Ennahda win worries Tunisian left
The euphoria that marked Tunisia's first-ever democratic elections last Sunday has swiftly switched to anxiety among liberals and women shocked by an Islamist party triumph and the collapse of the left, AFP reported on Thursday (October 27th).
"There is general desolation and frustration," public servant Faouzia Hamila said Wednesday about the apparent Ennahda movement win.
Banned under the regime of ousted president Zine El Abidine Ben Ali, Ennahda took a commanding lead in provisional tallies of the Arab Spring's first elections. Critics accuse the party of being moderate in public and radical in the mosques, expressing particular concern over its commitment to retain Tunisian women's status as the most liberated in the Arab world.
Shortly after the historic Tunisia elections, Ennahda sought to reassure women that it would not touch their rights. "We respect the rights of women... and equality between Tunisians whatever their religion, their gender or their social status," executive party member Nourreddine Bhiri told AFP.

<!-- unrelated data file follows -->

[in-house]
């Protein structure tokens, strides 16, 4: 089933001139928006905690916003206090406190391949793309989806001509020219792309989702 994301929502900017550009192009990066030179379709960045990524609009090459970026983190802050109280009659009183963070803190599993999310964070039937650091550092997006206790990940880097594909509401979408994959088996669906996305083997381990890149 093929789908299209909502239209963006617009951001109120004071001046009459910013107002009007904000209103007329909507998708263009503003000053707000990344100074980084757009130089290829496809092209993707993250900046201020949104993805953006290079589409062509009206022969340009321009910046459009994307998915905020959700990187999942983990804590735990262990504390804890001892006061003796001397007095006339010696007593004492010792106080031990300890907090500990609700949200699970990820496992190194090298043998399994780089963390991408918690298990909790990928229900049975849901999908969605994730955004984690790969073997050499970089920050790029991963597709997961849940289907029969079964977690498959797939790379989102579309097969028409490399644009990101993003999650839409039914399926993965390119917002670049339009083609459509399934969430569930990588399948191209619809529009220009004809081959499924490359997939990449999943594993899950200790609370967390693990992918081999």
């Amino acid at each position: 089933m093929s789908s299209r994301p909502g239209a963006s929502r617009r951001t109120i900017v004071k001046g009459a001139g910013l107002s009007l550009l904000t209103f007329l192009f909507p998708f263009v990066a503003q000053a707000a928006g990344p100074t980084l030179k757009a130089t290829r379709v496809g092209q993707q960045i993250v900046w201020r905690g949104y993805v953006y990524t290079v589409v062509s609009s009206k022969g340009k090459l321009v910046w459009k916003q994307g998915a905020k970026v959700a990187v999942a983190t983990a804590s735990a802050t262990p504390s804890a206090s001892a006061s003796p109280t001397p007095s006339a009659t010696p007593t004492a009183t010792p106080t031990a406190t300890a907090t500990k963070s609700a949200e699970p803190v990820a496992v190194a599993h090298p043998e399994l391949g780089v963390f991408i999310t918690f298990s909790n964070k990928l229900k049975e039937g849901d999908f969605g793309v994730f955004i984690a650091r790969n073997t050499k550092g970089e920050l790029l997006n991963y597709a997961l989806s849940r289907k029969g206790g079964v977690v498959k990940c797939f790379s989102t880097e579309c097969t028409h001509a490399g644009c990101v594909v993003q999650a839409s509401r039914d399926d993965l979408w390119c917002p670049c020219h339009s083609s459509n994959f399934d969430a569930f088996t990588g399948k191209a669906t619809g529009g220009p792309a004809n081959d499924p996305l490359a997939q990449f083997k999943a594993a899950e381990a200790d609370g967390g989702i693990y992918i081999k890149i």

But Ryadh Ben Fadhel, a co-ordinator of the Modernist Democratic Pole (PDM) which groups together several liberal, leftist parties, said: "There is a lot of bitterness in the democratic camp" after the polls.
"The youth and women were at the heart of our movement and of its programme. We lost," he said.
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